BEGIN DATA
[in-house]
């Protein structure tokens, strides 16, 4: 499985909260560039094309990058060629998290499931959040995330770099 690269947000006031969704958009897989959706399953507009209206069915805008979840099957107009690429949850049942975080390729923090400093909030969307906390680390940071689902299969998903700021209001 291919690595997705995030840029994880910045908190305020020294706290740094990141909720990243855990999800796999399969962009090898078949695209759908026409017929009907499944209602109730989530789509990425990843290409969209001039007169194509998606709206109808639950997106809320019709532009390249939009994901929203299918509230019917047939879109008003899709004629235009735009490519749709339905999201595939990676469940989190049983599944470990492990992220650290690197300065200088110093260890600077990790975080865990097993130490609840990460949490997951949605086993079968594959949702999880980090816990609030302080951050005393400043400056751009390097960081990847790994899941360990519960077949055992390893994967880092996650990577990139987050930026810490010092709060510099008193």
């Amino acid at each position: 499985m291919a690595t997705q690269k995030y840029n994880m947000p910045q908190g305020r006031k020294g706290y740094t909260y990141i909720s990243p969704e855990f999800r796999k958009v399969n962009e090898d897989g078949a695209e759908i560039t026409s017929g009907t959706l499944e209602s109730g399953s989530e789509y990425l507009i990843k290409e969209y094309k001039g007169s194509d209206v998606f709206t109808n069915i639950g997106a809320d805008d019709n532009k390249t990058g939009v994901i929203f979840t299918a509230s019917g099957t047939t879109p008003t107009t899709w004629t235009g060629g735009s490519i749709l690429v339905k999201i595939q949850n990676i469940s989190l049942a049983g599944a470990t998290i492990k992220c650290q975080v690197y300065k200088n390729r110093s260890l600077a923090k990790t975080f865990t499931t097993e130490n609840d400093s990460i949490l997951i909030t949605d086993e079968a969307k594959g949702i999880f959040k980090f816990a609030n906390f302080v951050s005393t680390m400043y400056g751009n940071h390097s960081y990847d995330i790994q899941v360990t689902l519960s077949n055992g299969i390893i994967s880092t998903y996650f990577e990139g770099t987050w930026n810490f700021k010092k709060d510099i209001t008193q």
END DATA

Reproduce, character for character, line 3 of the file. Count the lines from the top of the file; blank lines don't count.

């Amino acid at each position: 499985m291919a690595t997705q690269k995030y840029n994880m947000p910045q908190g305020r006031k020294g706290y740094t909260y990141i909720s990243p969704e855990f999800r796999k958009v399969n962009e090898d897989g078949a695209e759908i560039t026409s017929g009907t959706l499944e209602s109730g399953s989530e789509y990425l507009i990843k290409e969209y094309k001039g007169s194509d209206v998606f709206t109808n069915i639950g997106a809320d805008d019709n532009k390249t990058g939009v994901i929203f979840t299918a509230s019917g099957t047939t879109p008003t107009t899709w004629t235009g060629g735009s490519i749709l690429v339905k999201i595939q949850n990676i469940s989190l049942a049983g599944a470990t998290i492990k992220c650290q975080v690197y300065k200088n390729r110093s260890l600077a923090k990790t975080f865990t499931t097993e130490n609840d400093s990460i949490l997951i909030t949605d086993e079968a969307k594959g949702i999880f959040k980090f816990a609030n906390f302080v951050s005393t680390m400043y400056g751009n940071h390097s960081y990847d995330i790994q899941v360990t689902l519960s077949n055992g299969i390893i994967s880092t998903y996650f990577e990139g770099t987050w930026n810490f700021k010092k709060d510099i209001t008193q």